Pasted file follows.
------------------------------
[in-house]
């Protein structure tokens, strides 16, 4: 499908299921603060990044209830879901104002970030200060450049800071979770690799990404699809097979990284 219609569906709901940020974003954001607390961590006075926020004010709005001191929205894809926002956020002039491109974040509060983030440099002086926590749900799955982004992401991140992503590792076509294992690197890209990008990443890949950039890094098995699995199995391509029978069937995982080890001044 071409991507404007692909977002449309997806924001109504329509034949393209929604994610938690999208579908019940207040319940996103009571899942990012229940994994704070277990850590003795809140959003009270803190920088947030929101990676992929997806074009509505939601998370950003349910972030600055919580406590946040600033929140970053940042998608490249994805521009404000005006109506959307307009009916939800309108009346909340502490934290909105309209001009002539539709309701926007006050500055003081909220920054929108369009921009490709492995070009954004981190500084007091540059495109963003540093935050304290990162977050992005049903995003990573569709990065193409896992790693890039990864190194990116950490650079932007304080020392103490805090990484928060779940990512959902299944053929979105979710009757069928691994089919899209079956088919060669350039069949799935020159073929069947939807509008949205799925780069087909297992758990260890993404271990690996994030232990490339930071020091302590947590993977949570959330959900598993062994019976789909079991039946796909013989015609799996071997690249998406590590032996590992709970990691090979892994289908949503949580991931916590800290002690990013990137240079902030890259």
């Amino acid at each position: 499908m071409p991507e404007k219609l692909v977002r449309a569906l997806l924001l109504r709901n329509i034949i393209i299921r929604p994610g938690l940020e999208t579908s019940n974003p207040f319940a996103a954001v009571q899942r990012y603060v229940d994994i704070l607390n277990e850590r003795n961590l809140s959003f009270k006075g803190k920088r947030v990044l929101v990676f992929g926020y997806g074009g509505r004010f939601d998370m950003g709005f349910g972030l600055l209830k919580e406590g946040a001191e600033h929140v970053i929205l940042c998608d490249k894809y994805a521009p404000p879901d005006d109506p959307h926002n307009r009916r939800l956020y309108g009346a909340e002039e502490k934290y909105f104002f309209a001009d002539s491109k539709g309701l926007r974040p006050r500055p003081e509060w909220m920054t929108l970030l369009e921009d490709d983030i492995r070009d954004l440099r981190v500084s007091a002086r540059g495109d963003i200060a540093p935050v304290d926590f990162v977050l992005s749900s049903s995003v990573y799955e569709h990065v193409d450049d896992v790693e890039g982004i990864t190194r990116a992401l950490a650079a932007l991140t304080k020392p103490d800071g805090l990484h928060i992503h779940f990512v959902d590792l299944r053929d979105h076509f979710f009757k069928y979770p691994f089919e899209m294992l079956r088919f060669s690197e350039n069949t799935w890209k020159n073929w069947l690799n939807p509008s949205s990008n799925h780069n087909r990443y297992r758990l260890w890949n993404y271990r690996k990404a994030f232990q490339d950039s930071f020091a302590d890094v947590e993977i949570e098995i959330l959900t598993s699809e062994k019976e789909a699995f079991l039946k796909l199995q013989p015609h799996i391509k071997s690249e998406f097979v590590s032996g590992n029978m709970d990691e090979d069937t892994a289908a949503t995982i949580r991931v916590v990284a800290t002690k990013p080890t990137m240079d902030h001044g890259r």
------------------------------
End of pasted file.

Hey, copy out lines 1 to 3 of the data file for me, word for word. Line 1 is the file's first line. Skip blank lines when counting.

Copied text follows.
[in-house]
């Protein structure tokens, strides 16, 4: 499908299921603060990044209830879901104002970030200060450049800071979770690799990404699809097979990284 219609569906709901940020974003954001607390961590006075926020004010709005001191929205894809926002956020002039491109974040509060983030440099002086926590749900799955982004992401991140992503590792076509294992690197890209990008990443890949950039890094098995699995199995391509029978069937995982080890001044 071409991507404007692909977002449309997806924001109504329509034949393209929604994610938690999208579908019940207040319940996103009571899942990012229940994994704070277990850590003795809140959003009270803190920088947030929101990676992929997806074009509505939601998370950003349910972030600055919580406590946040600033929140970053940042998608490249994805521009404000005006109506959307307009009916939800309108009346909340502490934290909105309209001009002539539709309701926007006050500055003081909220920054929108369009921009490709492995070009954004981190500084007091540059495109963003540093935050304290990162977050992005049903995003990573569709990065193409896992790693890039990864190194990116950490650079932007304080020392103490805090990484928060779940990512959902299944053929979105979710009757069928691994089919899209079956088919060669350039069949799935020159073929069947939807509008949205799925780069087909297992758990260890993404271990690996994030232990490339930071020091302590947590993977949570959330959900598993062994019976789909079991039946796909013989015609799996071997690249998406590590032996590992709970990691090979892994289908949503949580991931916590800290002690990013990137240079902030890259």
């Amino acid at each position: 499908m071409p991507e404007k219609l692909v977002r449309a569906l997806l924001l109504r709901n329509i034949i393209i299921r929604p994610g938690l940020e999208t579908s019940n974003p207040f319940a996103a954001v009571q899942r990012y603060v229940d994994i704070l607390n277990e850590r003795n961590l809140s959003f009270k006075g803190k920088r947030v990044l929101v990676f992929g926020y997806g074009g509505r004010f939601d998370m950003g709005f349910g972030l600055l209830k919580e406590g946040a001191e600033h929140v970053i929205l940042c998608d490249k894809y994805a521009p404000p879901d005006d109506p959307h926002n307009r009916r939800l956020y309108g009346a909340e002039e502490k934290y909105f104002f309209a001009d002539s491109k539709g309701l926007r974040p006050r500055p003081e509060w909220m920054t929108l970030l369009e921009d490709d983030i492995r070009d954004l440099r981190v500084s007091a002086r540059g495109d963003i200060a540093p935050v304290d926590f990162v977050l992005s749900s049903s995003v990573y799955e569709h990065v193409d450049d896992v790693e890039g982004i990864t190194r990116a992401l950490a650079a932007l991140t304080k020392p103490d800071g805090l990484h928060i992503h779940f990512v959902d590792l299944r053929d979105h076509f979710f009757k069928y979770p691994f089919e899209m294992l079956r088919f060669s690197e350039n069949t799935w890209k020159n073929w069947l690799n939807p509008s949205s990008n799925h780069n087909r990443y297992r758990l260890w890949n993404y271990r690996k990404a994030f232990q490339d950039s930071f020091a302590d890094v947590e993977i949570e098995i959330l959900t598993s699809e062994k019976e789909a699995f079991l039946k796909l199995q013989p015609h799996i391509k071997s690249e998406f097979v590590s032996g590992n029978m709970d990691e090979d069937t892994a289908a949503t995982i949580r991931v916590v990284a800290t002690k990013p080890t990137m240079d902030h001044g890259r």